Also, and this admittedly is much more a pet peeve than a genuine design flaw: I’m not generally fond of what I’d call fake damage dice. The top of the sheet says that you’re doing d4, but really you’re pretty much always going to be attacking with a puppet, which will probably have a dice size of d6 or d8. Low base damage as a balance factor (insofar as that idea actually applies) only really works if you actually have low base damage.

    That said, I don’t think you really need to have your base damage that low. As-is, the class doesn’t really do much. The puppetmaster doesn’t really have anything move-wise aside from controlling the puppets, and said puppets are narratively and mechanically weaker than a normal PC for the most part (aside from the whole “major damage is only a single break point” thing, but that’s… kind of a weird can of worms on its own).

    I also think that the limited-use spare parts mechanic is a bad idea; every other playbook’s main schtick (and hit points) get to refresh pretty much no matter where you are, at least when you make camp. I mean sure, the wizard can lose their spellbook or the fighter can lose their weapon, but that’s the kind of thing that happens as a result of a hard-move or general narrative imperative; by making Spare Parts a limited-use piece of equipment, you’re ensuring that the class will lose its basic functionality after a pretty short stretch.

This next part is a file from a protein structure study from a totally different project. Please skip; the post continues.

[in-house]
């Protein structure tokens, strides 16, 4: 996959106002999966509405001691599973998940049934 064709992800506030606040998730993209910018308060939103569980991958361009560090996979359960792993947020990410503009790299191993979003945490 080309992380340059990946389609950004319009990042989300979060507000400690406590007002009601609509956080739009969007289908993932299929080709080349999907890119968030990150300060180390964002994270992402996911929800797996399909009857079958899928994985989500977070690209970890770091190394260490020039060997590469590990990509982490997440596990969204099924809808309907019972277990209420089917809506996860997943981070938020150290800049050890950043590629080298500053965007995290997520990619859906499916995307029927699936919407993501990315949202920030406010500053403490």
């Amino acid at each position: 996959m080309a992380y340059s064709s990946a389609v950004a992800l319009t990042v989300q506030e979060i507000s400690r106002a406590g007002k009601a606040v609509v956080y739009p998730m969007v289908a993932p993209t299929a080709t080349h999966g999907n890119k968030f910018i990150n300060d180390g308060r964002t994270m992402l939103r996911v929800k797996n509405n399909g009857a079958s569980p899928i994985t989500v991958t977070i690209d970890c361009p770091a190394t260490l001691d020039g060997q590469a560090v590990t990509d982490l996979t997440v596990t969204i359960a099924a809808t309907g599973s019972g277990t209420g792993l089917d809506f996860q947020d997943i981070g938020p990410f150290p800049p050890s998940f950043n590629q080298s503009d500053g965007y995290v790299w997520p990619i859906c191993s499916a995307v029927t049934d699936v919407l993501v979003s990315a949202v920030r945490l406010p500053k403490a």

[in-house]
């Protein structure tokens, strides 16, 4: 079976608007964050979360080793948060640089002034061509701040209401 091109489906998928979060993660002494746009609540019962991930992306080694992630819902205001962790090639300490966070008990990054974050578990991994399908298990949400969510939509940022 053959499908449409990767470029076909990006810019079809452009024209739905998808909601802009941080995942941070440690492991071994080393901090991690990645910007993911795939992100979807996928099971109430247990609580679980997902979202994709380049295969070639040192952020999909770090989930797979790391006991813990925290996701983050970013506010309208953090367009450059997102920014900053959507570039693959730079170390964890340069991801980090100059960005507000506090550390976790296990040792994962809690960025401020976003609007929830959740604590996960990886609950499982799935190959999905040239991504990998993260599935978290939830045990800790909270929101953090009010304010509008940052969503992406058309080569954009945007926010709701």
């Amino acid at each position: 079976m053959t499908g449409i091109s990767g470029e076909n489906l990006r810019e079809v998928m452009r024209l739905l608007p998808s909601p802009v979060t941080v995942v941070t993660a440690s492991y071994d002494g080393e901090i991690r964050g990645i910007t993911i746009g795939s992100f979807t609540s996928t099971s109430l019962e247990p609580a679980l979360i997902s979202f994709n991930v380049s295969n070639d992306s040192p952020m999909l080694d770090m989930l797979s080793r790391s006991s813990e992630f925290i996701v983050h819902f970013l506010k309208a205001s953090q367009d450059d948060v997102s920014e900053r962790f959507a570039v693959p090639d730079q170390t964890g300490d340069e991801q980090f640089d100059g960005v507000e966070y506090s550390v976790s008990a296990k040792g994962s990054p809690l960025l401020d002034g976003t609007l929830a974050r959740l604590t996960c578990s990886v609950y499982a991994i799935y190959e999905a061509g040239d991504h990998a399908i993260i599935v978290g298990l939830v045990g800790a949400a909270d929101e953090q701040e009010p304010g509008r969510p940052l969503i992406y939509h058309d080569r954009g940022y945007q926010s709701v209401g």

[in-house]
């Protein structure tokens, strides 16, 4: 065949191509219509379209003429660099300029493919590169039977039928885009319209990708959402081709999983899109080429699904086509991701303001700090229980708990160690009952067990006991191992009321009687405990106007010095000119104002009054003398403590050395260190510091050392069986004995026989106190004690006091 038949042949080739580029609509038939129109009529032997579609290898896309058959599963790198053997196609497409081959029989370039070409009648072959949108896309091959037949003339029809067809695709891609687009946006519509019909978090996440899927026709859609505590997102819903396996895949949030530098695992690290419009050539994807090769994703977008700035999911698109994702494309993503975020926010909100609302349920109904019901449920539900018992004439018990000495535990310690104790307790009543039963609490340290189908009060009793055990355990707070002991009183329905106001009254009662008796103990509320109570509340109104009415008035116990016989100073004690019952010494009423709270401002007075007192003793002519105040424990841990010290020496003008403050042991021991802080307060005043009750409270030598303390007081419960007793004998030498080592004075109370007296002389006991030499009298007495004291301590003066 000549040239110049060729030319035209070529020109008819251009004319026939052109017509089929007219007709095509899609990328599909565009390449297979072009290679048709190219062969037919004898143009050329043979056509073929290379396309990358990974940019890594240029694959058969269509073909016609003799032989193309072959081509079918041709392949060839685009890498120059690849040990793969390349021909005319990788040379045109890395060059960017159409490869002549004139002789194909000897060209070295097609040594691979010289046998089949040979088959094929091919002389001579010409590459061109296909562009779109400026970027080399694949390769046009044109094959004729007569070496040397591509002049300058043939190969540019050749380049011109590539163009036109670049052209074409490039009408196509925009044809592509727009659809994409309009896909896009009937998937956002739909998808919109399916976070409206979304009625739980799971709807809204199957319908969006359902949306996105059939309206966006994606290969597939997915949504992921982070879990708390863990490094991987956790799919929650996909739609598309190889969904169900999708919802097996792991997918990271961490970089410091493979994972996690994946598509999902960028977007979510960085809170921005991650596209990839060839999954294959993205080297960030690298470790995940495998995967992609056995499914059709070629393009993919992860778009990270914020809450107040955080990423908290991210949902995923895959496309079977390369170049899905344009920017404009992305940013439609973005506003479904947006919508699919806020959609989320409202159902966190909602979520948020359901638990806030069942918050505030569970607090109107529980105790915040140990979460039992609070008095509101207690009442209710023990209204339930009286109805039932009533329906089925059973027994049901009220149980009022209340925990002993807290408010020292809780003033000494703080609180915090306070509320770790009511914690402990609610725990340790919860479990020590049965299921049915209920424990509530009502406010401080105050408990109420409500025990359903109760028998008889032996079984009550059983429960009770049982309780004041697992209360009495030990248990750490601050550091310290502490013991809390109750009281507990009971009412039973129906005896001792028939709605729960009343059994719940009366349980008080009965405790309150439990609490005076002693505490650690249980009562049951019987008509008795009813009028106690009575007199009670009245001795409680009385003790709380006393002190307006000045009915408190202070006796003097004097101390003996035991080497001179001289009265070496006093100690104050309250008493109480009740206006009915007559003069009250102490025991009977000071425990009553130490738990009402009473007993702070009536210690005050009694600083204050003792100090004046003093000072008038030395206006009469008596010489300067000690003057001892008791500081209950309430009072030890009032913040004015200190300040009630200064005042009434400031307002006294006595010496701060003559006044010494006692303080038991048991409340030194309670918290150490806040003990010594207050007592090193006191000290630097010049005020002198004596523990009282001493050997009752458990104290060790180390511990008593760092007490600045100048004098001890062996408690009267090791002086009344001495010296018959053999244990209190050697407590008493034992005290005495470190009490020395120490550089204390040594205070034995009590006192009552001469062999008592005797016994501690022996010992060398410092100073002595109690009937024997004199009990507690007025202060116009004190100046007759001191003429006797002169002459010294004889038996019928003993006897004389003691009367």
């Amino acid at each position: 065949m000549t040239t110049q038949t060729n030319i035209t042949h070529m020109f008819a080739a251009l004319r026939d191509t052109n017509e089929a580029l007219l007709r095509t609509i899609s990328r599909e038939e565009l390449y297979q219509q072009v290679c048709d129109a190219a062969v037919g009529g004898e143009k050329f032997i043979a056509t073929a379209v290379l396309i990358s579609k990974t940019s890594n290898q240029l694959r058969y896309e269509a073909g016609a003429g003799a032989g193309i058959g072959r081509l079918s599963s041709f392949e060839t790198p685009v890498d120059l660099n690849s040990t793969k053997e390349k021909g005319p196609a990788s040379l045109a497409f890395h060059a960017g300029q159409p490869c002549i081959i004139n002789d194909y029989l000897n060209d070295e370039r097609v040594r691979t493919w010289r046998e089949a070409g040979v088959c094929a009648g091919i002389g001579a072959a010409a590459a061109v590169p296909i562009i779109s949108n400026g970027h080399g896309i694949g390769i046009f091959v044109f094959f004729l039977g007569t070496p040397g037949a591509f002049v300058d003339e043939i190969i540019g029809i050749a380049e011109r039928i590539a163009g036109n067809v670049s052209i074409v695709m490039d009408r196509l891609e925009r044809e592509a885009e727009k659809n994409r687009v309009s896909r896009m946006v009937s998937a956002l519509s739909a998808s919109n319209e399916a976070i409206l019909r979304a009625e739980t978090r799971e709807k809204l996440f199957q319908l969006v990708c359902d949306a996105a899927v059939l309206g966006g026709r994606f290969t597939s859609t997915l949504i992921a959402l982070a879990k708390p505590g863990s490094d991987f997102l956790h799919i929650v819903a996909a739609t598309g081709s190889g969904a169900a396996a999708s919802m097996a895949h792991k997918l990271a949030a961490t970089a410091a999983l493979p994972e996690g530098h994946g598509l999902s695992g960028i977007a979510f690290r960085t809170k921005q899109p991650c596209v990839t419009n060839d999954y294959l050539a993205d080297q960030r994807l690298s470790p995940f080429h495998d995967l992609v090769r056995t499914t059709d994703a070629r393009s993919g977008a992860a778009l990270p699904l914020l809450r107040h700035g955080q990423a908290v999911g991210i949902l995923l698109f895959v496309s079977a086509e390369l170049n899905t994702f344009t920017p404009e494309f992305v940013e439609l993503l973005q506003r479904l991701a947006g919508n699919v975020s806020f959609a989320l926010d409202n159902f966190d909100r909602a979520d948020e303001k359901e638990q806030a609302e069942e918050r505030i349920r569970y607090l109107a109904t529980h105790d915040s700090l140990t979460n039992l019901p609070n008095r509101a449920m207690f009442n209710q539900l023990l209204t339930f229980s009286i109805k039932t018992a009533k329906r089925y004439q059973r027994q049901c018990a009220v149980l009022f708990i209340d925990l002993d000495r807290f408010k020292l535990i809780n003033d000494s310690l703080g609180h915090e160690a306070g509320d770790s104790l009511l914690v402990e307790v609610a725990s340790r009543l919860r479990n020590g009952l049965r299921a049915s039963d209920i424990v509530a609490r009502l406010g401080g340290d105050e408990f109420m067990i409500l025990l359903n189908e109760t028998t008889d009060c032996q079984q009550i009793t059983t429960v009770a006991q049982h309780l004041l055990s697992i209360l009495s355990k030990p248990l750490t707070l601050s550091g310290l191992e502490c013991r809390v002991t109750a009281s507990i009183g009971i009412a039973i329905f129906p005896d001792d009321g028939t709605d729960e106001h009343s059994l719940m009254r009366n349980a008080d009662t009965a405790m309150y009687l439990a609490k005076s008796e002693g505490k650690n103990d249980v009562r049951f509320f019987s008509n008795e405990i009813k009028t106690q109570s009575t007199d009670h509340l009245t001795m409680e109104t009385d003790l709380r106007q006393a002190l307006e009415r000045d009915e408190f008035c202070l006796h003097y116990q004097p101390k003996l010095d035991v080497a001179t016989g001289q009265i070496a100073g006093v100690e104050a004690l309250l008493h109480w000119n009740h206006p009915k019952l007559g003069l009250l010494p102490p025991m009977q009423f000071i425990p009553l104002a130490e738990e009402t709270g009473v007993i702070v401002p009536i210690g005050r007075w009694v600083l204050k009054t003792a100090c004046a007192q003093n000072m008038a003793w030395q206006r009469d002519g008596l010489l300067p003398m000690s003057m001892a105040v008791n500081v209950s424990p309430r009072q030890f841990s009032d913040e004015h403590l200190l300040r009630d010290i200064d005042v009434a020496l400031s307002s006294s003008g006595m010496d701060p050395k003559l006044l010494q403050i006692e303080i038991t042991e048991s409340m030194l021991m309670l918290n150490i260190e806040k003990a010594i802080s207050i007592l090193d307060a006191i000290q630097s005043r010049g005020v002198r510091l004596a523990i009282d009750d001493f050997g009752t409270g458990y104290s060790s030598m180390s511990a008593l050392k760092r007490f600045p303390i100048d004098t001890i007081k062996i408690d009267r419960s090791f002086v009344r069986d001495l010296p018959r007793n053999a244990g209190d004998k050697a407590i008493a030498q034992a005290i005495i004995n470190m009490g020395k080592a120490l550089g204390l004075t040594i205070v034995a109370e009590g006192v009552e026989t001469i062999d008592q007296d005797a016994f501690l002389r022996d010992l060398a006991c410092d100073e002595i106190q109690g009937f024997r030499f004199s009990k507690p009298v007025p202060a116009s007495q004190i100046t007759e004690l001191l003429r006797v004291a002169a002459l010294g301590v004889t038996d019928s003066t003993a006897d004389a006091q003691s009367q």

11. I feel the d4 base class damage is right. Even the wizard has d4, but usually make more damage, ’cause he almost always use his magic. The same here, the puppetter is “forced” to use his puppets if he want to do some serious damages.

    About the spare parts, I think they should be a narrative thing too, not a limited-use equip. Maybe you could add a Quality Spare Parts Pouch (or a Magic one), that remove slow tag, and let the Puppetter to fast repair something, so he can choose to waste some money on it and do on-the-fly repairs sometime.

  12. Andrea Parducci Well, the thing about the Wizard is that their spell list also gives them a lot of things to do besides damage, and they get to choose among that list of options. The puppet master kinda doesn’t right now; the puppets are basically below-average melee fighters that don’t really have any interesting tricks of their own besides relying on DEX for every roll.